Even the lucrative Premier League plans for players to wear the Black Lives Matter motif on their shirts in the first part of the league even though BLM is committed to dismantling capitalism. 

Supporters of the government were relieved when it remained aloof from extravagant displays of solidarity for an anti-racist cause which has been hi-jacked by the far-left both here and to a far greater extent in the US. But the government is widely seen to have failed to display authority as indignation over historical slavery statues linked with the practice has been used as a cover for disruption and far-left extremists. The BLM-directed protests have morphed into something wider. A statue-removal campaign quickly got going which in days escalated from the removal of Edward Colston’s statue in Bristol to a repeat-attempt so far foiled to remove from public view in Poole the statue of the founder of the Scouts, Robert Baden Powell, to the covering up of the statue to Winston Churchill in central London.

Boris Johnson has seemed as daunted by the turbulence as Herbert Asquith, his pre-1914 predecessor as Prime Minister. Various explanations have been offered as to why the government seems so lacklustre. They range from the state of health of Johnson who in March contracted a severe form of Covid-19, the nature of his Downing Street team, the fact that the Conservatives often struggle these days to show any strong belief in conservatism, and the scale of the pressures arising from such an unprecedented medical challenge.

Britain seems badly divided along generational, occupational, cultural and territorial lines just as firm voices at the centre condemning intimidation and extremism are failing to be heard.  The visibility of the fracture may be due, in no small measure, to the momentum behind the agitation coming from sometimes well-connected people very often from middle-class backgrounds. They have grown disaffected for a variety of reasons. Many are angry at the difficulties they have in establishing a stable foothold in the housing and labour markets. Not a few have come under the influence of radical academics, protest movements erupting on social media, and trauma over Brexit. Historically, bourgeois revolts have been far more troubling for governments in the West than working-class unrest over jobs or prices. British industrial unrest from 1966 to 1985 was very much the exception to the rule and may have left conservatives unprepared for what has followed.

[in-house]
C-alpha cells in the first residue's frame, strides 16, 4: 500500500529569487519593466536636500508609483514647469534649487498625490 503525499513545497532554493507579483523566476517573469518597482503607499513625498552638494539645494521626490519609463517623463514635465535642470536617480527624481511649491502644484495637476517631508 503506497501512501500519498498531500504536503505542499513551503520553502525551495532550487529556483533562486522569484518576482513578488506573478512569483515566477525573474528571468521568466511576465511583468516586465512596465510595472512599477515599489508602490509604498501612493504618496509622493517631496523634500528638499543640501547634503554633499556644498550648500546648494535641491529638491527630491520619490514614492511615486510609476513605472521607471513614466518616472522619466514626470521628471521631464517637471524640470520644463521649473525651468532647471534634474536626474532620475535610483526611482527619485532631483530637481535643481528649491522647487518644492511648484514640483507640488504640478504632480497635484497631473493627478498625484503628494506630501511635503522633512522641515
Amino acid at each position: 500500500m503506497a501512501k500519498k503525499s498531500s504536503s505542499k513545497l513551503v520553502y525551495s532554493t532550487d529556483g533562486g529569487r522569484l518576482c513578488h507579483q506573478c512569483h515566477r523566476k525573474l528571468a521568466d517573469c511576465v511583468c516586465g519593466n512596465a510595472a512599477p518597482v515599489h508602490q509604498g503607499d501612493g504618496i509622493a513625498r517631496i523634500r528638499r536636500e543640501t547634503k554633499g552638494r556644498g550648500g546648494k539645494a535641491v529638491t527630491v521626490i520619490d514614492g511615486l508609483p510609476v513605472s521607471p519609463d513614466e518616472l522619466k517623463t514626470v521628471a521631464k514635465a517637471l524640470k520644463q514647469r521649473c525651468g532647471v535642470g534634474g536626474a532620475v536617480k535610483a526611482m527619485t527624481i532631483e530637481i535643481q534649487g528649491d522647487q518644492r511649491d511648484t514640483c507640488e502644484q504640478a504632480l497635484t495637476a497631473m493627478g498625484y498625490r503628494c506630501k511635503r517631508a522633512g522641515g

In defence of the government, its low-key and seemingly insipid response may eventually be partially vindicated. Perhaps Johnson and his ministers know far more than they are prepared to divulge. They may have received intelligence that plans were afoot to stage rioting on an extensive scale. More somberly, they may have concluded that it would be hard to rely on the judgment and loyalty of the operational police commanders in London who seem very much under the sway of a declared enemy of the government, London’s mayor Sadiq Khan. Perhaps even the reliability of the civil-service in the midst of a crisis can no longer be relied upon given the huge unpopularity of Brexit at the heart of the state. 

Watching the progress of agitation in parts of England will have been the SNP rulers of Scotland who arguable have spent more time campaigning and agitating, in their last thirteen years of power, than seriously governing. A sense of schadenfreude about the weakness of the centre, with the far-left in the ascendant and Johnson powerless to do much, would be understandable. Some may even think that if the impression of a power vacuum in London hardens into fact, independence will fall into the hands of Scottish separatists like a ripe fruit.